Skills gap

23rd February 2007 at 00:00
Schools and universities are churning out too many poor-quality design students to equip Britain to compete in the world economy, a new report from Imperial College London says. "Be afraid. Be very afraid," warns Dick Powell, one of Britain's leading industrial designers.

The report, commissioned by the Audi Design Foundation, finds most design students are not receiving the training necessary for them to succeed. This means more than one in 10 graduates are unemployed six months after graduation - twice the level of business or civil engineering graduates.

Britain has Europe's biggest design industry, yet more than 11,000 graduates are fighting for just 6,500 job openings each year.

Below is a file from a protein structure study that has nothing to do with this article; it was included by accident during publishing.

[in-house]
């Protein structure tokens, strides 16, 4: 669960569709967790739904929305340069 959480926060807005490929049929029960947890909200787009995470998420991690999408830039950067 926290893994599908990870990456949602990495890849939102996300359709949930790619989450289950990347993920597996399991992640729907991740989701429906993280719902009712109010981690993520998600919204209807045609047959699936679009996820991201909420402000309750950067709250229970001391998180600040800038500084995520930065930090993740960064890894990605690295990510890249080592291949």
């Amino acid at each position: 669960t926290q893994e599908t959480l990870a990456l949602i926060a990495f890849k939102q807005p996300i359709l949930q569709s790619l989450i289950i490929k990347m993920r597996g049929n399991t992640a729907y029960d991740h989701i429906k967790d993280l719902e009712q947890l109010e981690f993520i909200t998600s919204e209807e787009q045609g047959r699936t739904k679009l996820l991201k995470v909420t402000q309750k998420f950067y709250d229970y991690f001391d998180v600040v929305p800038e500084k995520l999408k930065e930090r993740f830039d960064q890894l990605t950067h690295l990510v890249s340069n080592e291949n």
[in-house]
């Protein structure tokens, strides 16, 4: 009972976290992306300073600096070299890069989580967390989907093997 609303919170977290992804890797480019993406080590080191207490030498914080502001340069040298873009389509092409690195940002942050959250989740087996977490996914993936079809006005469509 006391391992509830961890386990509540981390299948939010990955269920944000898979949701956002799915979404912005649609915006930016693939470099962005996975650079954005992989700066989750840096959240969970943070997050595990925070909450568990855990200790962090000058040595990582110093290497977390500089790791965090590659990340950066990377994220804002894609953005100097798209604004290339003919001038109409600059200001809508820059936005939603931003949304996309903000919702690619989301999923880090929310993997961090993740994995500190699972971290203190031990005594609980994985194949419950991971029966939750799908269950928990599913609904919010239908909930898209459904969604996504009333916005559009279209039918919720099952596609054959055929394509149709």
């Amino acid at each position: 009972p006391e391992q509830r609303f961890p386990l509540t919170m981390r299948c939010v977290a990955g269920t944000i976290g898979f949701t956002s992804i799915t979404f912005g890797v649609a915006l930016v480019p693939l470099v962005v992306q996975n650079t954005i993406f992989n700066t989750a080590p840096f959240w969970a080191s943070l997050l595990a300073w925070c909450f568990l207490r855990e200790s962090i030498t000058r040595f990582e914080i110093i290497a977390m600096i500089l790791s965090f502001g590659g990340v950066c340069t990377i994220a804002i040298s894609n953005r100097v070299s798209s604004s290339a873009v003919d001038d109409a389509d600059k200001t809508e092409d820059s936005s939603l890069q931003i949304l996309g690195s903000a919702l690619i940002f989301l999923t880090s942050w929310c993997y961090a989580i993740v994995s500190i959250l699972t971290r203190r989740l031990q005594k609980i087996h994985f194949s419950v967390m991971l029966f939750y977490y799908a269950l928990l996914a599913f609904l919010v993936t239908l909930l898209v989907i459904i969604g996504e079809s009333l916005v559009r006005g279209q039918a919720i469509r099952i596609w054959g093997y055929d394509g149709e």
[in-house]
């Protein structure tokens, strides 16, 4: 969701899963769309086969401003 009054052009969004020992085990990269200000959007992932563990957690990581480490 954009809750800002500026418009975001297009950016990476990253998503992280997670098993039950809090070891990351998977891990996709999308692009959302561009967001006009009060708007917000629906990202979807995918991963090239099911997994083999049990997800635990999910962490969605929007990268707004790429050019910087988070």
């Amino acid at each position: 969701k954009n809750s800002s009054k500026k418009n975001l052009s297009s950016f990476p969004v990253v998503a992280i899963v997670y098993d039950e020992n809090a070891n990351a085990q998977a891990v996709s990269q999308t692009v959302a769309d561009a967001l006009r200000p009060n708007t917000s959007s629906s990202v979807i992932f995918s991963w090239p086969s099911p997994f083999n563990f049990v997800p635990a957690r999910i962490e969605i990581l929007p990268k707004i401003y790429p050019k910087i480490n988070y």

One of the report's authors, Dr Jennifer Whyte of Imperial College's Tanaka Business School, said: "There is a clear difference between what employers in the design industry expect from graduates in the way of skill sets, and what universities and educational institutions are teaching them."

Log-in as an existing print or digital subscriber

Forgotten your subscriber ID?


To access this content and the full TES archive, subscribe now.

View subscriber offers


Get TES online and delivered to your door – for less than the price of a coffee

Save 33% off the cover price with this great subscription offer. Every copy delivered to your door by first-class post, plus full access to TES online and the TES app for just £1.90 per week.
Subscribers also enjoy a range of fantastic offers and benefits worth over £270:

  • Discounts off TES Institute courses
  • Access over 200,000 articles in the TES online archive
  • Free Tastecard membership worth £79.99
  • Discounts with Zipcar,, Virgin Wines and other partners
Order your low-cost subscription today